Regional sports networks are starting to feel the impact of low-cost live TV streaming services, according to a new report out of The Information which credits various people in the industry for the details. According to the report, select sports networks have effectively seen themselves being priced out of inclusion in streaming bundles, and specifically when it comes to the “skinny” variety.
Skinny bundles, by definition are leaner live TV options which look to reduce the price as much as possible by omitting the inclusion of high price entities. Typically speaking, access to sports networks are often used as one of the primary examples of this type of cost-cutting exercise, and therefore the very cheapest of live TV options nearly always do not include access to sports. Moving up the skinny scale a little and the more robust packages that typically cost around $40 per month do include access to sports, although the sports are usually ones that are already tied to larger entertainment entities and deals, as is the case with FOX Sports 1 and FOX Sports 2 (21st Century Fox) and NBC Sports (Comcast). As a result, even at the less-skinny and somewhat sports-inclusive level, regional sports networks are still finding themselves largely left out of the frame.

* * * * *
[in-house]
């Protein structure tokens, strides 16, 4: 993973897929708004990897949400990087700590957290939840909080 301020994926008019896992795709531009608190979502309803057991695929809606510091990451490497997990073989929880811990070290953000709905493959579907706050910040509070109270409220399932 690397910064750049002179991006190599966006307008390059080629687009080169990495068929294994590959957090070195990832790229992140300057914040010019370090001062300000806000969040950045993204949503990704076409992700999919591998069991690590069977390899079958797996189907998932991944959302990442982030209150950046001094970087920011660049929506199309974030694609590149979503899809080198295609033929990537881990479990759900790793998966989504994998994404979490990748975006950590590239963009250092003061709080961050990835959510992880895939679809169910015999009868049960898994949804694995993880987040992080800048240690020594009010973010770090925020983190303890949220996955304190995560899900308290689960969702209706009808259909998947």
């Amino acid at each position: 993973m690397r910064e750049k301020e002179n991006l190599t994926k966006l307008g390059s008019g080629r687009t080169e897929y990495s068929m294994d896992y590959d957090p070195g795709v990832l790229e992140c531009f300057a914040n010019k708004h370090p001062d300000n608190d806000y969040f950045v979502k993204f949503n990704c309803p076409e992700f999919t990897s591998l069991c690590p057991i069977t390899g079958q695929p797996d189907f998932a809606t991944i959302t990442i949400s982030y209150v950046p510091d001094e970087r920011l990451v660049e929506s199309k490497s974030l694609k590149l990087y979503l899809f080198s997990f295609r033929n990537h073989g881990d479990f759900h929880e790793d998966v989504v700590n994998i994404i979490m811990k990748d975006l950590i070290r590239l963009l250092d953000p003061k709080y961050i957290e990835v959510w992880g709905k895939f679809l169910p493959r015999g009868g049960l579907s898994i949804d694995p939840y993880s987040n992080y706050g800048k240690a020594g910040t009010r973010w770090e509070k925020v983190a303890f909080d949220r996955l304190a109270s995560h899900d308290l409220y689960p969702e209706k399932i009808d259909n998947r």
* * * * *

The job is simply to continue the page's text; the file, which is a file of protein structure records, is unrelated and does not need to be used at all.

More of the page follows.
The report also picks up on how this is only the beginning of the issue as while cord-cutting and low-cost live TV solutions have started to grow in adoption, the level of growth expected over the next few years is set to be massive by comparison. One recent prediction, for example, suggests by 2022, almost one fifth of the US adult population will be cord-cutters. Citing similar figures and predictions, this latest report suggests the future climate could prove to be a real threat to the very existence of these regional sports networks. Suggesting that if skinny bundles do not change in the near future to be more inclusive of regional sports networks, it may actually have to be the sports networks that change. With one possibility being the banding together of various local sports networks to form one grater entity that in itself might prove more appealing and cost-competitive. Another option being local sports networks picking up backing from a major player in the industry. For example, Amazon.